Monday, March 5, 2007

Dag, man

The giggles about Gov. Corzine's reference in his state budget address to Dag Hammarskjold as his boyhood hero have subsided, but my insatiable curiosity has not.

Corzine didn't name drop for nothin'. We're left to think while other boys in Willey's Station, Ill., in the 1950s were reading Hardy Boys books, Corzine was devouring every book the then-U.N. secretary general from Sweden had written. How many could Taylorville Library have had?

Hammarskjold is known for his post-war diplomacy that earned him the Nobel Peace Prize. Just how is that relevant to New Jersey's budget this year, though?

His only marketable authorship today seems to be "Markings," his spiritual musings published posthumously. There's a more obscure collection of his writings and speeches, "The Servant of Peace," by Wilder Foote. Many books were written about him and his work.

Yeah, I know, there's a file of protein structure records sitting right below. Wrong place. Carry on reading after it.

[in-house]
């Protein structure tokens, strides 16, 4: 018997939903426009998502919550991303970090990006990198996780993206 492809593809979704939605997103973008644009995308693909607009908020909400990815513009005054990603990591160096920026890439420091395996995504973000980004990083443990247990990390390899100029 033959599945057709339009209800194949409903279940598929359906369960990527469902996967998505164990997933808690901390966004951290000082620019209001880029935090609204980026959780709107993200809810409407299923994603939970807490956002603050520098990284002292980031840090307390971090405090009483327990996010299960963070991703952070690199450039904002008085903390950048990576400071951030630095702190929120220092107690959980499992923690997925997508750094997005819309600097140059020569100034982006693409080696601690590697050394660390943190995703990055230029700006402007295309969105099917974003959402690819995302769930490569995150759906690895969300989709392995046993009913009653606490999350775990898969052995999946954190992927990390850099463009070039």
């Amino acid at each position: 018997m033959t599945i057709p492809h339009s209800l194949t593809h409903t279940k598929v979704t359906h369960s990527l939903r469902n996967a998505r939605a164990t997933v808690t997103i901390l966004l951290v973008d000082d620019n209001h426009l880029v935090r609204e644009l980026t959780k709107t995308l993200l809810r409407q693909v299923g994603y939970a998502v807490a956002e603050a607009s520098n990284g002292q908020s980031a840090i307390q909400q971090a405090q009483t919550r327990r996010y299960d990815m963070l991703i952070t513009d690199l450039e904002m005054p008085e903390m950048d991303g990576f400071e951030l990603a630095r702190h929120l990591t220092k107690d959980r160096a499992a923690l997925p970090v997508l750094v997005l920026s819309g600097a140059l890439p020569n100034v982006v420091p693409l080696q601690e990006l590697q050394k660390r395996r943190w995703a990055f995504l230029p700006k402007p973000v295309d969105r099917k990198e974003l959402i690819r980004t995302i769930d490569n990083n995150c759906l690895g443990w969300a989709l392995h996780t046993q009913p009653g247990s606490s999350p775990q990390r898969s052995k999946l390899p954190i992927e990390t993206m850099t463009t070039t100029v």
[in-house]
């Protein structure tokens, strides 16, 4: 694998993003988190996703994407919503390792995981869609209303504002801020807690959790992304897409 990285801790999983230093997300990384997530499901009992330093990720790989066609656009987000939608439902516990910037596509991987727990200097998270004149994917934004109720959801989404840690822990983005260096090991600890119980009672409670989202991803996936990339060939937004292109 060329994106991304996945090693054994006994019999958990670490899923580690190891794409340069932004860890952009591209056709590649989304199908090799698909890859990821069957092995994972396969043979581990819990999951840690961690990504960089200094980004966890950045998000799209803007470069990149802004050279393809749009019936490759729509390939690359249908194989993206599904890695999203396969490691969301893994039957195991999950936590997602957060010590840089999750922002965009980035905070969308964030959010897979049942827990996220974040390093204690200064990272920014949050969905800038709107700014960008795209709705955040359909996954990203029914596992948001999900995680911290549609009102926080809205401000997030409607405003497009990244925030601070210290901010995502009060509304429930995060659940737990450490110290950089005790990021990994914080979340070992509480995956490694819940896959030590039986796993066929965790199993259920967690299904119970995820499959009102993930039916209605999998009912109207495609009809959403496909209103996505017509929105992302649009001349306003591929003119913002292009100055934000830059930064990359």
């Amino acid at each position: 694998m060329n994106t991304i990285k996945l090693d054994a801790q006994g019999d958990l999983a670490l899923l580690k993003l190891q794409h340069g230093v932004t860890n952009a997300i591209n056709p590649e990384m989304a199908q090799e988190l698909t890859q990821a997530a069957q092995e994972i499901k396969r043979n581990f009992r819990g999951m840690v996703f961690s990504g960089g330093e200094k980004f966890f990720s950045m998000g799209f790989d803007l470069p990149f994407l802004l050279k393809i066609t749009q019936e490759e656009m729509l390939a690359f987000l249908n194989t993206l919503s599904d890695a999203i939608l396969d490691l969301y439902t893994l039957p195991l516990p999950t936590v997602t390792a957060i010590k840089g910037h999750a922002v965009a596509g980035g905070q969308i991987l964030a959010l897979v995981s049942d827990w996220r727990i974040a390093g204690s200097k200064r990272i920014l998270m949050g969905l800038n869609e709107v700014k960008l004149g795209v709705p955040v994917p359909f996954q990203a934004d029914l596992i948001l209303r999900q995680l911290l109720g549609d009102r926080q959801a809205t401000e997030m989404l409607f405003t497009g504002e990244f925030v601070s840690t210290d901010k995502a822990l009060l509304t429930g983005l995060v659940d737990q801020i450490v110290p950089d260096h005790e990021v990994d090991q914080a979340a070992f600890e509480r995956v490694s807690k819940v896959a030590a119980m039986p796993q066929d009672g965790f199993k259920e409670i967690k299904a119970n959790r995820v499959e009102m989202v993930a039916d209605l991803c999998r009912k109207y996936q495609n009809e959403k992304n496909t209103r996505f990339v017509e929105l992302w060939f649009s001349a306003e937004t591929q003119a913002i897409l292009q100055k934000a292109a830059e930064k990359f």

But what was Corzine reading in the '50s by Hammarskjold, I wonder? A full bibliography of the books Hammarskjold authored before his death in a suspicious plane crash in 1961 is still eluding me at the moment. Any librarians out there who can help?

Hammarskjold's U.N. biography does say his undergrad majors in Sweden included social philosophy and political economy, and in 1933 he wrote his doctoral dissertation, "The Spread of the Business Cycle." He worked in the Swedish banking industry and held posts in public and private banking simultaneously after being appointed Sweden's Ministry of Finance. He shaped Sweden's post-war financial policy, and negotiated trade and financial matters with other countries before going into foreign service. A political independent, he was a delegate in Paris helping to create the Marshall Plan in 1947.

The Nobel organization tells more about the impact of his work.

"Praise those of your critics for whom nothing is up to standard." -- Dag Hammarskjold

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